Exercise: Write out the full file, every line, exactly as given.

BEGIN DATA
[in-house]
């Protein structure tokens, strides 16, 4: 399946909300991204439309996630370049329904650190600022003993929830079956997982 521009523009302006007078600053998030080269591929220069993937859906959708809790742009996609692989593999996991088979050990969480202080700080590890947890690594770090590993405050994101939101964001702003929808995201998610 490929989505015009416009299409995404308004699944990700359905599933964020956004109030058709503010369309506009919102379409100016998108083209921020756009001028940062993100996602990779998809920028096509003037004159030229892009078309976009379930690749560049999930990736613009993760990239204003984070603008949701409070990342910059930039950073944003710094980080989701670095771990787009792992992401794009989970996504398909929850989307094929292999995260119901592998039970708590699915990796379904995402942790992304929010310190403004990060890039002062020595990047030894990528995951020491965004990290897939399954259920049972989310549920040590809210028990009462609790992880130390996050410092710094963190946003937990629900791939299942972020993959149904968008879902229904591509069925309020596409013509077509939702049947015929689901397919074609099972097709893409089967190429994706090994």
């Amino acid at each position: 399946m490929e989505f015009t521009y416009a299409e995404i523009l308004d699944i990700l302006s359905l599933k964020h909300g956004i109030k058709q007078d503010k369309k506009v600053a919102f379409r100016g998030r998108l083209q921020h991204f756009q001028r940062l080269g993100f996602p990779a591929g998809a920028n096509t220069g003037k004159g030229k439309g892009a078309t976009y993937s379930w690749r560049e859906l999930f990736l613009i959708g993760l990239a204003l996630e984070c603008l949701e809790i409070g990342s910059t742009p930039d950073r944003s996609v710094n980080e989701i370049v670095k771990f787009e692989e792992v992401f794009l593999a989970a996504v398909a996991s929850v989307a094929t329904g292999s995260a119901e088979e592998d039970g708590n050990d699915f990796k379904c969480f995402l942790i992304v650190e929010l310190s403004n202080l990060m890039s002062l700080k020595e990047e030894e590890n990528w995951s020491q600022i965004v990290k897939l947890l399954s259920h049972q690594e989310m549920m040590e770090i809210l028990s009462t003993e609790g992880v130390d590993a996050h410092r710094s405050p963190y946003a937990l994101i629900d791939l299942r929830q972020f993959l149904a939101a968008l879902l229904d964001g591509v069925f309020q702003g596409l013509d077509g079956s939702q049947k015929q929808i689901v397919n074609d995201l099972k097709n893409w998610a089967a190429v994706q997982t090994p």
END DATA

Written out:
[in-house]
């Protein structure tokens, strides 16, 4: 399946909300991204439309996630370049329904650190600022003993929830079956997982 521009523009302006007078600053998030080269591929220069993937859906959708809790742009996609692989593999996991088979050990969480202080700080590890947890690594770090590993405050994101939101964001702003929808995201998610 490929989505015009416009299409995404308004699944990700359905599933964020956004109030058709503010369309506009919102379409100016998108083209921020756009001028940062993100996602990779998809920028096509003037004159030229892009078309976009379930690749560049999930990736613009993760990239204003984070603008949701409070990342910059930039950073944003710094980080989701670095771990787009792992992401794009989970996504398909929850989307094929292999995260119901592998039970708590699915990796379904995402942790992304929010310190403004990060890039002062020595990047030894990528995951020491965004990290897939399954259920049972989310549920040590809210028990009462609790992880130390996050410092710094963190946003937990629900791939299942972020993959149904968008879902229904591509069925309020596409013509077509939702049947015929689901397919074609099972097709893409089967190429994706090994």
């Amino acid at each position: 399946m490929e989505f015009t521009y416009a299409e995404i523009l308004d699944i990700l302006s359905l599933k964020h909300g956004i109030k058709q007078d503010k369309k506009v600053a919102f379409r100016g998030r998108l083209q921020h991204f756009q001028r940062l080269g993100f996602p990779a591929g998809a920028n096509t220069g003037k004159g030229k439309g892009a078309t976009y993937s379930w690749r560049e859906l999930f990736l613009i959708g993760l990239a204003l996630e984070c603008l949701e809790i409070g990342s910059t742009p930039d950073r944003s996609v710094n980080e989701i370049v670095k771990f787009e692989e792992v992401f794009l593999a989970a996504v398909a996991s929850v989307a094929t329904g292999s995260a119901e088979e592998d039970g708590n050990d699915f990796k379904c969480f995402l942790i992304v650190e929010l310190s403004n202080l990060m890039s002062l700080k020595e990047e030894e590890n990528w995951s020491q600022i965004v990290k897939l947890l399954s259920h049972q690594e989310m549920m040590e770090i809210l028990s009462t003993e609790g992880v130390d590993a996050h410092r710094s405050p963190y946003a937990l994101i629900d791939l299942r929830q972020f993959l149904a939101a968008l879902l229904d964001g591509v069925f309020q702003g596409l013509d077509g079956s939702q049947k015929q929808i689901v397919n074609d995201l099972k097709n893409w998610a089967a190429v994706q997982t090994p």